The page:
Ratner’s $50K Health Backing

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Despite significant declines in the city's infant mortality rates (IMR), Fort Greene has seen a surge in newborn deaths, topping the city's list with the highest IMR for the past two years. In 2003, the IMR in Fort Greene, Brooklyn was 74% higher than the city and almost two times higher than the national average.

Forest City Ratner Companies recently donated $50,000 as seed money to mobilize community efforts and develop a plan to address the increasing number of baby deaths in the neighborhood of Fort Greene, Brooklyn.

"The money is a foundation," said Ngozi Moses, Executive Director of Brooklyn Perinatal. "A host of issues are involved with this health care dilemma. The stress of poor housing conditions, unemployment and poverty are root causes. Vital organizations such as ours cannot survive on government and foundation grants alone.

We cannot begin to solve the mortality crisis in Fort Greene until all of our key stakeholders come to the table. Businesses like Forest City Ratner are important. Their investment in the social needs of our community will set an example for other companies to emulate."

Despite significant declines in the city's infant mortality rates (IMR), Fort Greene has seen a surge in newborn deaths, topping the city's list with the highest IMR for the past two years. In 2003, the IMR in Fort Greene, Brooklyn was 74% higher than the city and almost two times higher than the national average. IMR in Fort Greene were also two times higher than the Borough of Brooklyn and the city overall, and five times higher than the neighboring communities of Greenpoint and Williamsburg.

One important reason for the rise in IMR in this Brooklyn neighborhood, say health experts, is because Fort Greene, unlike neighboring Bedford-Stuyvesant, does not qualify for federally-funded initiatives like Healthy Start. Because brownstones and co-ops abut existing NYCHA housing, the base income of the neighborhood is skewed, making the district ineligible for many of the public resources usually available to such needy communities.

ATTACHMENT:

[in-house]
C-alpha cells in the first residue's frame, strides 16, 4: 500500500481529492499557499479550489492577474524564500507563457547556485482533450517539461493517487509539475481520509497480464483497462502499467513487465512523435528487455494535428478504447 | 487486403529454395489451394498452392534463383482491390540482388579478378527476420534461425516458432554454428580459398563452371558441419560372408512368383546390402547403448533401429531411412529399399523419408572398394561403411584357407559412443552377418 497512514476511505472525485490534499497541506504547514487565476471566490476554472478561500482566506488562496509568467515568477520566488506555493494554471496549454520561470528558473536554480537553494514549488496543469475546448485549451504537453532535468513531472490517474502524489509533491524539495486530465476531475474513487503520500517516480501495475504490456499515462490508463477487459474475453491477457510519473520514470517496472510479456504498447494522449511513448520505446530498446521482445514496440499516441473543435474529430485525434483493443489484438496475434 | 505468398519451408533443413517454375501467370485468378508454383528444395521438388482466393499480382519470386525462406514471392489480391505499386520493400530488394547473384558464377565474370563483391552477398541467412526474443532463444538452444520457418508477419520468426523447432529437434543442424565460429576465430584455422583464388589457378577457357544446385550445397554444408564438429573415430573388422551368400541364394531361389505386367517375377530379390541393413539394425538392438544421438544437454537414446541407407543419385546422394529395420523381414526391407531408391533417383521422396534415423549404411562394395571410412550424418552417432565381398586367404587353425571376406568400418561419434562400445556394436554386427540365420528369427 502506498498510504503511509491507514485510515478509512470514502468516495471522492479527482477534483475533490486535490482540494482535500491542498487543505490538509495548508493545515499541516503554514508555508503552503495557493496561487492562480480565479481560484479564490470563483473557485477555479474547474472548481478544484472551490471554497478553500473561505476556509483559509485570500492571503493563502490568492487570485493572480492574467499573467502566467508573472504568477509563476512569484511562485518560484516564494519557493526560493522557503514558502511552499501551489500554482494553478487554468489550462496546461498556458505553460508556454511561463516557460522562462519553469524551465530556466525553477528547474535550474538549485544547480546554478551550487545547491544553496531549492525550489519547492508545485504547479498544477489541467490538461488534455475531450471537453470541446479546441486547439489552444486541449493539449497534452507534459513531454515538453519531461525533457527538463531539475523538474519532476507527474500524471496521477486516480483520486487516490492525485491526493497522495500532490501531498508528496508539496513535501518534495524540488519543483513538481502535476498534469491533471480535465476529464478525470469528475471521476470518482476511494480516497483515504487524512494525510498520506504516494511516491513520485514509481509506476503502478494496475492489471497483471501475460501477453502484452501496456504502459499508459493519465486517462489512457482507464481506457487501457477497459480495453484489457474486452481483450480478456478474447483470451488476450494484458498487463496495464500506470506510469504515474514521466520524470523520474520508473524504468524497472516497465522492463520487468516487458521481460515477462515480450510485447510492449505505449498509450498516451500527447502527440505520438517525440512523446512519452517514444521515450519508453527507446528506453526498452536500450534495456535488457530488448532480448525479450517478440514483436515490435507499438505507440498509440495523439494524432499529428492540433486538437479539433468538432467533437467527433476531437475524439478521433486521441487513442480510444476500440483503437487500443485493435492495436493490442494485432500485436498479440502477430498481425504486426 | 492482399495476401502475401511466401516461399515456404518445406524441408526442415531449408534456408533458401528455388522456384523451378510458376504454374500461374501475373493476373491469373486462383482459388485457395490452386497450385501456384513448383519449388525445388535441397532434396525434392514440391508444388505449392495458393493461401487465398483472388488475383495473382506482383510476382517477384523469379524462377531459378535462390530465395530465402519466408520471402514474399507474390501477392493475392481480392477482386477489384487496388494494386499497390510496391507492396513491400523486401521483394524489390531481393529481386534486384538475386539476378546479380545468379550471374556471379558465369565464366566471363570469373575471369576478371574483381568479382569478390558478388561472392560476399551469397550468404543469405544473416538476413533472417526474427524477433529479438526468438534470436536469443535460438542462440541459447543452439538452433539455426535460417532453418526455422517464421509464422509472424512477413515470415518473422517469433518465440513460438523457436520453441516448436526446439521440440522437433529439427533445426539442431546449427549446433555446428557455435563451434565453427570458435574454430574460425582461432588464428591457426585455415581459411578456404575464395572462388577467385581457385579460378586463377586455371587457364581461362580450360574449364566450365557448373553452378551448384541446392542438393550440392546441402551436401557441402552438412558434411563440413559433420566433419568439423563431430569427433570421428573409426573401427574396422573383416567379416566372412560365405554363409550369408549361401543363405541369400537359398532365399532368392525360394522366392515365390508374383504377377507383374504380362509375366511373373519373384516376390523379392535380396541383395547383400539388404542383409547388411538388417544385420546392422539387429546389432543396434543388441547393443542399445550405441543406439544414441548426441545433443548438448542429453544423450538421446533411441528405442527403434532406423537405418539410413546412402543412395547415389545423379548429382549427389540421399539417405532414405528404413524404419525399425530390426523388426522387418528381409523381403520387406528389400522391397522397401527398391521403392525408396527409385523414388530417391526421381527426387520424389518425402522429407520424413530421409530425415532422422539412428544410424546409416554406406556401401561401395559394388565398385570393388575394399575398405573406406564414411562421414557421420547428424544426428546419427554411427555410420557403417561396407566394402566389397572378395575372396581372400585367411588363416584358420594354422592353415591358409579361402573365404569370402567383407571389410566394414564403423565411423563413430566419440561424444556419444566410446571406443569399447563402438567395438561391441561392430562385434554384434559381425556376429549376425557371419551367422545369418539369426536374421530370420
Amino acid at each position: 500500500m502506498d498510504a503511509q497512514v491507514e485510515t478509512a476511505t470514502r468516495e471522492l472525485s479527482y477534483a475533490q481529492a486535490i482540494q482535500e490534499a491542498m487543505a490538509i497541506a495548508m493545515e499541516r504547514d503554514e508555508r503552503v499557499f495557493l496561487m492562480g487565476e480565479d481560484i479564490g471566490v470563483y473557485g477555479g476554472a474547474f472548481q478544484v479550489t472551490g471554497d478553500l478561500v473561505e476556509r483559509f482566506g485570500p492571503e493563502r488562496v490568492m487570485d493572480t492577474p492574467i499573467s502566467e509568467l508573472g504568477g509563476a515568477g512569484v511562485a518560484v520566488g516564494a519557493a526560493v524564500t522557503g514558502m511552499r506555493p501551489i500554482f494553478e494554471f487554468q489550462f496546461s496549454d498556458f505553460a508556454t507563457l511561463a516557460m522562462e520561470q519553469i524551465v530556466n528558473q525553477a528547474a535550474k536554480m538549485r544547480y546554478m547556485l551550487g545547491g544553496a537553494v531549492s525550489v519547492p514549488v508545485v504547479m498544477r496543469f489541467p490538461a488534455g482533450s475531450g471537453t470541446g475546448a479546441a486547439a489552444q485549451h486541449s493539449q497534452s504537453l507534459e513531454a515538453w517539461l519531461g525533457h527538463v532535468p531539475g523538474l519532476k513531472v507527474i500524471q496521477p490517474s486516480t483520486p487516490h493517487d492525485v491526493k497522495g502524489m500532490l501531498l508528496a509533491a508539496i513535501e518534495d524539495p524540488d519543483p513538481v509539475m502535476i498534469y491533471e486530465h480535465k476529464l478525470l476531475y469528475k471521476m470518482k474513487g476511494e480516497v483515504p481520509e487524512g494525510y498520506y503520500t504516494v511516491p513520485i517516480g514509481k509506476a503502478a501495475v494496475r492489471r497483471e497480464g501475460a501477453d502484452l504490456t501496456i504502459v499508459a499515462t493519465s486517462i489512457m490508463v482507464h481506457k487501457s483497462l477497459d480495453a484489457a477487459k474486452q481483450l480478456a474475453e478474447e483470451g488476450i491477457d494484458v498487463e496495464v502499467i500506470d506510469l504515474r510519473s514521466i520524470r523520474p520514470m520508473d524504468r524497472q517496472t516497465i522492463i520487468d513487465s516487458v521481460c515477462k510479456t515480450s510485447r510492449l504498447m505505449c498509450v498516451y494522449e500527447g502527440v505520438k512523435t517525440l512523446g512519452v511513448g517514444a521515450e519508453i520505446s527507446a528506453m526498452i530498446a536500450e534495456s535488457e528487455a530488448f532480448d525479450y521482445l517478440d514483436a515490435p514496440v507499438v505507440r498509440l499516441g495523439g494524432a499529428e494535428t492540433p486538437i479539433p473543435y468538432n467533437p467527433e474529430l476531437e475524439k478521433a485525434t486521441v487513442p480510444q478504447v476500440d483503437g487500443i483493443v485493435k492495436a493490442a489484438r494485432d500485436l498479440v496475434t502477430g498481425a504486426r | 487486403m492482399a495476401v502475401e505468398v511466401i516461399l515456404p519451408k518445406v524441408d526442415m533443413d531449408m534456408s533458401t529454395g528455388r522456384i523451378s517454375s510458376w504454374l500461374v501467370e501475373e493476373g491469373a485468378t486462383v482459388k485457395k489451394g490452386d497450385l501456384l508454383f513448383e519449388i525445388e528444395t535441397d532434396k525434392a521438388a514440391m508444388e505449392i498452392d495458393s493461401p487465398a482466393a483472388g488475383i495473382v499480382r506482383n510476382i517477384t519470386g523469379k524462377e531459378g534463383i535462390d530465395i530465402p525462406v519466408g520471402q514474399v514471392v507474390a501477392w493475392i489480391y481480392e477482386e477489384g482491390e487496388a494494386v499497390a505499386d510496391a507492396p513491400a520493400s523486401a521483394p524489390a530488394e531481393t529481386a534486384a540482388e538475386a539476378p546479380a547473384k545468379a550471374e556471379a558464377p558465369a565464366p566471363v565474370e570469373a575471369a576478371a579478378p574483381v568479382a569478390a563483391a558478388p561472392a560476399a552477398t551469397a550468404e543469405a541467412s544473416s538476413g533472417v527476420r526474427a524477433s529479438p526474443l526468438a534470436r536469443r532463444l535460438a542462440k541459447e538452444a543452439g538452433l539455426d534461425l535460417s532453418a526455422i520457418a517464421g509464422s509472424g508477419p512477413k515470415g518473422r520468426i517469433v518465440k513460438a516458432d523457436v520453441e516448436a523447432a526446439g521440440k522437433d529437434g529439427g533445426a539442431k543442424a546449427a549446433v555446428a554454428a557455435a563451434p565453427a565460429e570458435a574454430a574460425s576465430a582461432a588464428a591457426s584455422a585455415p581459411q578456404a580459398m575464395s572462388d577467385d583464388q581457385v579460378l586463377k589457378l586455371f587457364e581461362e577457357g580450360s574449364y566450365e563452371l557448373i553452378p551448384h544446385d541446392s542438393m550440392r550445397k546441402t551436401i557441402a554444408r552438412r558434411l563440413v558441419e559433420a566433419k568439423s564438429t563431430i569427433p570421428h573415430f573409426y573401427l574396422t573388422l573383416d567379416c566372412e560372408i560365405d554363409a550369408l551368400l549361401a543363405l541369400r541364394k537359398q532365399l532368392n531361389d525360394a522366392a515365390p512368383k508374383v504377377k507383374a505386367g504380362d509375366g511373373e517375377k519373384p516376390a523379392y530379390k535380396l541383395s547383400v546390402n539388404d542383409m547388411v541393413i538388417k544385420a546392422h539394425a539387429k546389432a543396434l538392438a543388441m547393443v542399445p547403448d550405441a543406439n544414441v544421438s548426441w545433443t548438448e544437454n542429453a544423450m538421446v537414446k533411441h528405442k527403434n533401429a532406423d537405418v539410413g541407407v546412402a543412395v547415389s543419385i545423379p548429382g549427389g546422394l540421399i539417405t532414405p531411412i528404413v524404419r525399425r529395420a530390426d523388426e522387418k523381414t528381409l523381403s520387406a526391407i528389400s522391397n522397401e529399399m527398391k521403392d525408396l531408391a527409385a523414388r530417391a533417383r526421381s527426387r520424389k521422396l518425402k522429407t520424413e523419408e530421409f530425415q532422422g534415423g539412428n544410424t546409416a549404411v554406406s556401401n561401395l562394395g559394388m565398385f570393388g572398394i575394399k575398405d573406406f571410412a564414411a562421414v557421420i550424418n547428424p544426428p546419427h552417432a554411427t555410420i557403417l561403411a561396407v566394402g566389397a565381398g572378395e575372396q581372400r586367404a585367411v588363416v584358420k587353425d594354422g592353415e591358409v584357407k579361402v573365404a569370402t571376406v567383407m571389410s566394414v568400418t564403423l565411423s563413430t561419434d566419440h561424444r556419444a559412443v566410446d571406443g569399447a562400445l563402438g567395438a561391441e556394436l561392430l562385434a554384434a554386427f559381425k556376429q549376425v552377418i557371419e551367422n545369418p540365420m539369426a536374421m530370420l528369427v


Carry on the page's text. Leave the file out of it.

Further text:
Without the money, groups like Brooklyn Perinatal have not been able to sustain a consistent application of their efforts. "Infant mortality rates are an important measure of our community's health," said Bruce Ratner, President and CEO of Forest City Ratner Companies. "Without adequate support and funding, infant mortality will continue to rise in Fort Greene.

Some keys to reducing infant mortality rates are quality prenatal care and access to postpartum care beyond the government-funded period. The investment that we are making in Brooklyn Perinatal will help produce recommendations to develop programs and strategies to reverse this unfortunate trend."

Brooklyn Perinatal will also work in partnership with Fort Greene Strategic Neighborhood Partnership and Brooklyn Plaza Medical Center to reduce the IMR of the neighborhood through partnership efforts at the community-based level. Ultimately, the goal is to service annually more than 200 clients and to improve community awareness of infant mortality, prenatal and postpartum care, and health care needs for infants and mothers.

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